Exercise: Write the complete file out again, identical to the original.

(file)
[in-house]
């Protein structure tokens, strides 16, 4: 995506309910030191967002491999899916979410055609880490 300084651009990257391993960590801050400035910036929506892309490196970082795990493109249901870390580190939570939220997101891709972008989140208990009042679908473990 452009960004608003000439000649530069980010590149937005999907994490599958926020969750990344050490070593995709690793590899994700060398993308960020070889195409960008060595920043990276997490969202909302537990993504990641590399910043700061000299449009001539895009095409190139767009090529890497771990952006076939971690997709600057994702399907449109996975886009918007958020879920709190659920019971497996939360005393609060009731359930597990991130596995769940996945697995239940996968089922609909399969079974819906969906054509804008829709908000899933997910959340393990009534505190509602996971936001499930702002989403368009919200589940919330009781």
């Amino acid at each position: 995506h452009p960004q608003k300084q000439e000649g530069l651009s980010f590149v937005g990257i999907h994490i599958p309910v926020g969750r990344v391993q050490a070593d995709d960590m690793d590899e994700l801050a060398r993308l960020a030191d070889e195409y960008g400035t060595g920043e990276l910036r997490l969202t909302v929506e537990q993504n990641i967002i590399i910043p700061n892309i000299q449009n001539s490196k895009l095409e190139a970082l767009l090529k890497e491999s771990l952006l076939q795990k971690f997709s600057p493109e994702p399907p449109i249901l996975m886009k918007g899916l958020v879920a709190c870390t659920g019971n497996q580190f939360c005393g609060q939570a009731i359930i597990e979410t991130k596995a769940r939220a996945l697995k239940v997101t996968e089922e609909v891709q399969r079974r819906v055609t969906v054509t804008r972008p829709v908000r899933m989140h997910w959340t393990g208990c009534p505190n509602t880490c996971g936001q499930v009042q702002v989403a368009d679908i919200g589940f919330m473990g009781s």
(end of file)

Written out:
[in-house]
């Protein structure tokens, strides 16, 4: 995506309910030191967002491999899916979410055609880490 300084651009990257391993960590801050400035910036929506892309490196970082795990493109249901870390580190939570939220997101891709972008989140208990009042679908473990 452009960004608003000439000649530069980010590149937005999907994490599958926020969750990344050490070593995709690793590899994700060398993308960020070889195409960008060595920043990276997490969202909302537990993504990641590399910043700061000299449009001539895009095409190139767009090529890497771990952006076939971690997709600057994702399907449109996975886009918007958020879920709190659920019971497996939360005393609060009731359930597990991130596995769940996945697995239940996968089922609909399969079974819906969906054509804008829709908000899933997910959340393990009534505190509602996971936001499930702002989403368009919200589940919330009781």
């Amino acid at each position: 995506h452009p960004q608003k300084q000439e000649g530069l651009s980010f590149v937005g990257i999907h994490i599958p309910v926020g969750r990344v391993q050490a070593d995709d960590m690793d590899e994700l801050a060398r993308l960020a030191d070889e195409y960008g400035t060595g920043e990276l910036r997490l969202t909302v929506e537990q993504n990641i967002i590399i910043p700061n892309i000299q449009n001539s490196k895009l095409e190139a970082l767009l090529k890497e491999s771990l952006l076939q795990k971690f997709s600057p493109e994702p399907p449109i249901l996975m886009k918007g899916l958020v879920a709190c870390t659920g019971n497996q580190f939360c005393g609060q939570a009731i359930i597990e979410t991130k596995a769940r939220a996945l697995k239940v997101t996968e089922e609909v891709q399969r079974r819906v055609t969906v054509t804008r972008p829709v908000r899933m989140h997910w959340t393990g208990c009534p505190n509602t880490c996971g936001q499930v009042q702002v989403a368009d679908i919200g589940f919330m473990g009781s």